USDA files complaint over wildlife park in Northwest Arkansas | Arkansas Blog

Tuesday, March 14, 2017

USDA files complaint over wildlife park in Northwest Arkansas

Posted By on Tue, Mar 14, 2017 at 1:53 PM

click to enlarge wilderness.jpg

An animal welfare group today distributed news of a USDA complaint against Wild Wilderness, a wildlife display  in Gentry, for mistreatment of animals.


A news release from the Animal Welfare Institute details findings in the complaint, filed by the USDA in January.  The Institute wants the USDA to revoke the company's exhibitor license and a meaningful fine.

A call to the park got a promise by the person who answered for a return call from one of the owners, then unavailable. The park remains open and had a big crowd of Oklahoma "spring breakers" today, said the person who answered the phone. He said he was aware of visits from USDA inspectors and said the facility to his understanding worked to correct problems as cited.

The Animal Welfare Institute news release:

The USDA has already taken multiple enforcement actions against the exhibitor, dating back over 20 years—including three formal complaints. This most recent complaint, which alleges that Wild Wilderness has “willfully violated” the AWA, describes a multitude of extremely disturbing incidents from January 2012 to November 2016, including the following:

A young lion was found dead in his enclosure, strangled by his collar.

Two ring-tailed lemurs were found out of their enclosure chewing on live electrical wire.

A spider monkey was exposed to such extreme cold that he developed frostbite on his hands and feet and lost several digits.

An olive baboon chewed the end of his tail until it was completely severed. The inspectors who witnessed the tail falling to the ground wrote that it looked like a “dried piece of meat.”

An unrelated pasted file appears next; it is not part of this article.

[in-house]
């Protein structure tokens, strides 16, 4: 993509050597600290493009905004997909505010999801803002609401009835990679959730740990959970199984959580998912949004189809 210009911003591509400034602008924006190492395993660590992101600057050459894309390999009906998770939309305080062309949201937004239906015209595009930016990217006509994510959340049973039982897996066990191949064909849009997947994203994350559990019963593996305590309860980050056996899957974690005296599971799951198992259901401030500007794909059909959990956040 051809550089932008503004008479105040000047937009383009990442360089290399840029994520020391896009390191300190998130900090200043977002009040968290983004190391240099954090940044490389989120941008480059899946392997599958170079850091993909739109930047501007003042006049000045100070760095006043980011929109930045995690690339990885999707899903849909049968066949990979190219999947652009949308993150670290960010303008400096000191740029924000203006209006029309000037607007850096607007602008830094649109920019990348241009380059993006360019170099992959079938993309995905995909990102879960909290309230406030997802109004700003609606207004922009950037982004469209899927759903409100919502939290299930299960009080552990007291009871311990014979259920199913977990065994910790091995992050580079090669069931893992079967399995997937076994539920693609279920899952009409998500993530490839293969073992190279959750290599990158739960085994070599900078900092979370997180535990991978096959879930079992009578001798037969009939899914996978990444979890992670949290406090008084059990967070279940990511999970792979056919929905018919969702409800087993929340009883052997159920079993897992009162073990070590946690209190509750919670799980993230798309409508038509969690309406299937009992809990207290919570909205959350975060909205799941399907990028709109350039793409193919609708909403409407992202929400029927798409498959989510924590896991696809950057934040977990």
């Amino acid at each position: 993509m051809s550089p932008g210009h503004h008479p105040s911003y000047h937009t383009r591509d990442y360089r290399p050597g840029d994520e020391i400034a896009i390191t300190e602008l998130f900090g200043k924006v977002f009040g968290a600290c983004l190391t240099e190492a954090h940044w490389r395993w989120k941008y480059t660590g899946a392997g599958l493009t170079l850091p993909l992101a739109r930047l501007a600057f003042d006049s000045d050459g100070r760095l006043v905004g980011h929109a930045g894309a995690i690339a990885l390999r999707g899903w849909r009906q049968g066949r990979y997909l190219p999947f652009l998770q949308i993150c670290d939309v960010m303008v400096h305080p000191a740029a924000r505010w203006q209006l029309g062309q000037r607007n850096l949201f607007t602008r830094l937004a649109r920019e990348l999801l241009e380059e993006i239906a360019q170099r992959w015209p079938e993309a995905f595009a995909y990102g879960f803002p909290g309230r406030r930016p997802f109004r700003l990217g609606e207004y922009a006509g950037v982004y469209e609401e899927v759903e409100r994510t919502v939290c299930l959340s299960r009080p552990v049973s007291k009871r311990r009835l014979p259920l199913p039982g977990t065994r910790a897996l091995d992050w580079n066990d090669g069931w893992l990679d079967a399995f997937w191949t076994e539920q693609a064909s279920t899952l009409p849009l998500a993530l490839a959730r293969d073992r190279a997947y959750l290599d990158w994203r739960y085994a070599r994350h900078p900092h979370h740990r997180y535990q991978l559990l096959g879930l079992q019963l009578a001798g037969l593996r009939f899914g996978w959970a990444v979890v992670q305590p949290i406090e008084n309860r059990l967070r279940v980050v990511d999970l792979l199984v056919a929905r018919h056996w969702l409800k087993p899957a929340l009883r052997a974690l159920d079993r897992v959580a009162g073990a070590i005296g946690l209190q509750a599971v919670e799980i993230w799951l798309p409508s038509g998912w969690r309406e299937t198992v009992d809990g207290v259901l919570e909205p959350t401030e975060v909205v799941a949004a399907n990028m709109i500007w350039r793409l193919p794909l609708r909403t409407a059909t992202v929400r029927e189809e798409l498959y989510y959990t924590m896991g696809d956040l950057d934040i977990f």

A gray wolf hybrid and an antelope were each found unable to bear weight on a front limb, while a rhesus monkey could not move his arm, tucking it in close to his body.

Excessive amounts of feces, a lack of water, or water with algae and other contaminants were found in animals’ enclosures.

“This is one of the worst exhibitors in the country and has been for decades. It is appalling that they have been allowed to continue to operate,” said Cathy Liss, president of AWI. “Enough is enough. We strongly urge the USDA to seek revocation of Wild Wilderness’ exhibitor license, as well as a meaningful fine.”

According to the complaint and prior news reports, the facility poses a danger not only to its reported 886 animals (as of 2016), but also to visitors and its workers. Notable incidents involving harm to people include the following:

The park allowed a visitor to have direct contact with a lion. According to inspectors, this “uncontrolled” lion cub bit or scratched the visitor, requiring medical attention.

A worker had her arm pulled into an enclosure by a chimpanzee who bit off much of her hand, including two fingers.

Visitors climbed out of a car to pet an adult tiger through a cage, and the animal bit one of the visitors, stripping the flesh from her finger.

Two workers were mauled by cougars during an attempted cage transfer.

One worker suffered multiple bites to an arm and leg and was airlifted to a hospital. The other worker was bitten in the face and transported to a local hospital.

Incorporated in 1979, Wild Wilderness operates both a drive-through zoo and an adjacent walk-through zoo and petting area. In January 2012, the exhibitor was issued an official warning by the USDA for alleged AWA violations. Previous fines were levied by the USDA in 1992, 1998, 2002, and 2008. In 2002, Freddy Wilmoth, then-operator of the park, was sentenced to a six-month home confinement and a three year probation and ordered to pay $10,000 in restitution after pleading guilty to violating the Endangered Species Act by brokering the sale of four tigers. According to media reports, Wilmoth convinced a veterinarian to sign a certificate that the tigers were old and deformed, telling her they would be sold at an auction. Instead, the tigers were subsequently killed for their hides and other body parts.